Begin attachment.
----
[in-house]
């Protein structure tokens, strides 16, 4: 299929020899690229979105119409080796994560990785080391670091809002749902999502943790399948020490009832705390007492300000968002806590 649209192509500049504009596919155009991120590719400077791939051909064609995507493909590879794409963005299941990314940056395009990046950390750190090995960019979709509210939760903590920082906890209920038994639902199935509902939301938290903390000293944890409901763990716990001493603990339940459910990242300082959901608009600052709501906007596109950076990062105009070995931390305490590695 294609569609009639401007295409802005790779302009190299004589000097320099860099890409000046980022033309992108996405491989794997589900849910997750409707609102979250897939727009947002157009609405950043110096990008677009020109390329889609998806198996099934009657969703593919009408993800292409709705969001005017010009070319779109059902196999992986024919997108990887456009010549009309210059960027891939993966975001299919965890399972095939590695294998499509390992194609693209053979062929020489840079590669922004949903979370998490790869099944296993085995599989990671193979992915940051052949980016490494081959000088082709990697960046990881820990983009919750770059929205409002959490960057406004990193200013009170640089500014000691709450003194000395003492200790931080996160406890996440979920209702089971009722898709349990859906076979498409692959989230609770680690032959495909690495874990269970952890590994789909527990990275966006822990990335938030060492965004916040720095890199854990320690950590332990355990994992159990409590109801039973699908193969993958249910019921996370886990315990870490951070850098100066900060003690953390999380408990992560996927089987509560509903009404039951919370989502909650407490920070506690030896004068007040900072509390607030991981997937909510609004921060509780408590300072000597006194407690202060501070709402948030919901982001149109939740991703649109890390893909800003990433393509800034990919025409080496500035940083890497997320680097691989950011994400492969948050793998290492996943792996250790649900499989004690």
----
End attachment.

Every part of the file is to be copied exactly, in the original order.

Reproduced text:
[in-house]
């Protein structure tokens, strides 16, 4: 299929020899690229979105119409080796994560990785080391670091809002749902999502943790399948020490009832705390007492300000968002806590 649209192509500049504009596919155009991120590719400077791939051909064609995507493909590879794409963005299941990314940056395009990046950390750190090995960019979709509210939760903590920082906890209920038994639902199935509902939301938290903390000293944890409901763990716990001493603990339940459910990242300082959901608009600052709501906007596109950076990062105009070995931390305490590695 294609569609009639401007295409802005790779302009190299004589000097320099860099890409000046980022033309992108996405491989794997589900849910997750409707609102979250897939727009947002157009609405950043110096990008677009020109390329889609998806198996099934009657969703593919009408993800292409709705969001005017010009070319779109059902196999992986024919997108990887456009010549009309210059960027891939993966975001299919965890399972095939590695294998499509390992194609693209053979062929020489840079590669922004949903979370998490790869099944296993085995599989990671193979992915940051052949980016490494081959000088082709990697960046990881820990983009919750770059929205409002959490960057406004990193200013009170640089500014000691709450003194000395003492200790931080996160406890996440979920209702089971009722898709349990859906076979498409692959989230609770680690032959495909690495874990269970952890590994789909527990990275966006822990990335938030060492965004916040720095890199854990320690950590332990355990994992159990409590109801039973699908193969993958249910019921996370886990315990870490951070850098100066900060003690953390999380408990992560996927089987509560509903009404039951919370989502909650407490920070506690030896004068007040900072509390607030991981997937909510609004921060509780408590300072000597006194407690202060501070709402948030919901982001149109939740991703649109890390893909800003990433393509800034990919025409080496500035940083890497997320680097691989950011994400492969948050793998290492996943792996250790649900499989004690």